4. Defense needs to shut it down - Last night’s third period was one of the worst frames of hockey the organization has played in a long time. They were air tight for 40 minutes. Then it all went down hill. Goaltenders or not, they’ve allowed three goals or more in each of the first three games. Bryce Salvador got pushed off the puck by smaller guys in the neutral zone last night. That was frightening to watch. I thought he’d bounce back from last year’s hip issue and certainly be more improved. That hasn’t been the case. No excuses about bounces or faceoffs or anything. Get it done.
Prediction: Devils 3, Canucks 1
As my partner Dave Turner mentioned, it is a great thing that they have a game tonight. They have no choice but to forget about Edmonton. Cory Schneider, as a glimpse into the future, shuts down the opposition in a must-have game for the Devils. NJ spreads out its scoring and gets a goal in each period and the defense has its best performance of the year.
There will be a lot of media chatter about the players and coaches for the next few days if the Devils don’t come out of tonight’s game with two points. 10 p.m. awaits…
We’ll have our Instant Insight article up after the conclusion of tonight’s game.
We’ll be doing a weekly mailbag article each week during the season, so if you have a question or comment, feel free to tweet us @SNYDevils or tweet Dave and Jeff directly @DevilsInsiders.
Jake Wakely – @NJDFan4Life – “Is it too big to say he (Gelinas) is like Shea Weber, that’s what he was compared to when he was drafted?”
(Dave)Though Eric Gelinas has a lot of potential, I think there is a big difference between being very good, and being Shea Weber. Weber is one of the best defensemen in the entire league. He hits, he’s positionally sound, and he’s a monster on the power play.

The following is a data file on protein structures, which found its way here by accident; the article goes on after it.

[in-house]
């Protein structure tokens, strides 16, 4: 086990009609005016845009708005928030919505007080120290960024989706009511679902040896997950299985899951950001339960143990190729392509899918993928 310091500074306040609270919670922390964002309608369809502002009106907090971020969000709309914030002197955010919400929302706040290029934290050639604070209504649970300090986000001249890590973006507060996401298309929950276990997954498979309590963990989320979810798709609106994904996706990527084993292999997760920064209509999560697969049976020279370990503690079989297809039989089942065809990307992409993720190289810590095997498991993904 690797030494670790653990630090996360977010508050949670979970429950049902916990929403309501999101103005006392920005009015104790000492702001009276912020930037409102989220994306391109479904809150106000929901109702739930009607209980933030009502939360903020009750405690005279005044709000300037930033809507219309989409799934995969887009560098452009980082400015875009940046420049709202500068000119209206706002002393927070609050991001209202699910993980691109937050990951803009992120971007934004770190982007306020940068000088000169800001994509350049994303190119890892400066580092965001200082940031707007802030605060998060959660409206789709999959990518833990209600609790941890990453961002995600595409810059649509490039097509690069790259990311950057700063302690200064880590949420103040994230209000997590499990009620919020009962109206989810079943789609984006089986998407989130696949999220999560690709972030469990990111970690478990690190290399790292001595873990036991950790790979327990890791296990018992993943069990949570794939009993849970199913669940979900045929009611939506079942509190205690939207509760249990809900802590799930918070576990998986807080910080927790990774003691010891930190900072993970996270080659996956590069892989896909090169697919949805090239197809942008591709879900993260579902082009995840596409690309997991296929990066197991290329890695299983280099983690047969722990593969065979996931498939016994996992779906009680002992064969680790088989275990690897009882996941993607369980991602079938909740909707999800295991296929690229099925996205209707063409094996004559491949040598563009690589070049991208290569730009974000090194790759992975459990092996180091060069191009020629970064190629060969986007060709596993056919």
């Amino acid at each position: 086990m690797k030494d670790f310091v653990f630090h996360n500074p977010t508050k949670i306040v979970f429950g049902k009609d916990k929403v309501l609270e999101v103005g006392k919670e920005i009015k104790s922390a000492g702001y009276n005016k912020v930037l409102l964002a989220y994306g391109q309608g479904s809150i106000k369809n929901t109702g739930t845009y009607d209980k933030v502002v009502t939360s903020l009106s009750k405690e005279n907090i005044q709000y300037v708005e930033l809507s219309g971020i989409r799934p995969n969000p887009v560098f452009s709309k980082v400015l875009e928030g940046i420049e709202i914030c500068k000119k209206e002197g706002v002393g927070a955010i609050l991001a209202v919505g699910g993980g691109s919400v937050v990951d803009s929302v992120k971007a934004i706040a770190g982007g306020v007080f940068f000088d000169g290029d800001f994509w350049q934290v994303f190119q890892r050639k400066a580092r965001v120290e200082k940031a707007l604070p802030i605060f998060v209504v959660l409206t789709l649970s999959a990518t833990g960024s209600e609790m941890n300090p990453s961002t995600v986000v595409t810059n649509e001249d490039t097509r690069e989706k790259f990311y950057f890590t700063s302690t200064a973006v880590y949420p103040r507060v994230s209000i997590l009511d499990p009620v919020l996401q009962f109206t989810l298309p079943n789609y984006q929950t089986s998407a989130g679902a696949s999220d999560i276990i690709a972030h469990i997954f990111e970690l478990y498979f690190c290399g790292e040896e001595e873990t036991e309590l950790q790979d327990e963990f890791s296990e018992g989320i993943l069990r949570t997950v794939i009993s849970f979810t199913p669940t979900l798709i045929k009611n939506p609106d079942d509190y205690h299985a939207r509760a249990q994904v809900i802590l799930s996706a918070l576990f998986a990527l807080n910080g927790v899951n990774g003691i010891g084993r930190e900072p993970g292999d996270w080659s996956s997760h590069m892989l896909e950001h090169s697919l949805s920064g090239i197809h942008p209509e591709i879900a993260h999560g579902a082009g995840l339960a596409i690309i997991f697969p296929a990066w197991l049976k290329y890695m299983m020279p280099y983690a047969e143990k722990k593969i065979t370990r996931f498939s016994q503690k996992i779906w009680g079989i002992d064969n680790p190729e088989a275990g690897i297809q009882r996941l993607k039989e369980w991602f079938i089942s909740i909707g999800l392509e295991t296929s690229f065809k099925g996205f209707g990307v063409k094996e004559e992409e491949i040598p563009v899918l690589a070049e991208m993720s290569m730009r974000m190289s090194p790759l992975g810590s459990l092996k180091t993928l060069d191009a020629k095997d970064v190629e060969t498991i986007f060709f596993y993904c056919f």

I believe that Gelinas will turn into a very serviceable NHL player, who will see a lot of minutes once his defensive game becomes more polished. The young blueliner showed what he can do with his shot in the preseason game against the Rangers. It seems like a bit much to compare him to Weber, but he has the potential to be a highly productive offensive defenseman that might top out with 45-point ability out of the back end.
Jonathan Harpula – @Statpula – Can our “interchangeable” forwards score enough for a playoff run? Will loss of Ilya = a Ewing-theory type revival?
(Dave)I love the Ewing theory reference. For those of you who don’t know, the Ewing theory is the idea that even though Patrick Ewing was a sensational player both with Georgetown and the New York Knicks, his team somehow always managed to play better when he was off the court.
This is a team without a big-time scorer. There isn’t anyone on this roster who can give you 40 goals, it’s just not going to happen. With that being said, I think this team will have four lines that are capable of scoring. The additions of Michael Ryder, Ryane Clowe, Jaromir Jagr and Damien Brunner (if he makes the team) will definitely provide offense.
Realistically, this team will not be in the top half of the league in scoring, but I think that somewhere in the 16-20 range in goals scored is realistic. Though they lost Ilya Kovalchuk and David Clarkson, they replaced their 26 combined goals with 47 combined goals from the aforementioned offseason acquisitions. Of course, you can’t go comparing numbers as if they’re the end-all be-all, but at the very least, this a deeper team than they were last year.
Jonathan Harpula – @Starpula – Is Brunner the perfect signing to give Jagr and Elias periodic rests?
Travis Coolidge – @TimOconnor11 – Does Brunner make the team ?
I do think that Damien Brunner will make the team. He has the speed and playmaking ability to warrant a spot. Unless he really struggles in the preseason games, or they come to an impasse with a contract, Brunner should be a Devil in 2013-2014.
Brunner would be a great signing because he was a guy on pace to score approximately 20 goals last season over an 82-game span. The way the Devils are currently constructed, I’m not sure we know enough about the offense where Pete DeBoer will have the luxury of sitting Jagr or Elias just to get them a breather. If Henrique and Zajac continue their struggles into this year, PDB can’t afford to have his most experienced and productive guys watching from the stands.
Pat Kelly – Who do you see being the top 3 shootout players for the devils since Kovy and Clarkson are both gone? I see it being Elias, Henique, and Ryder?
(Dave) That’s a great question. The Devils squandered so many points in the shootout last season, so it’s an area that they have to be better at if they expect to push for a playoff spot.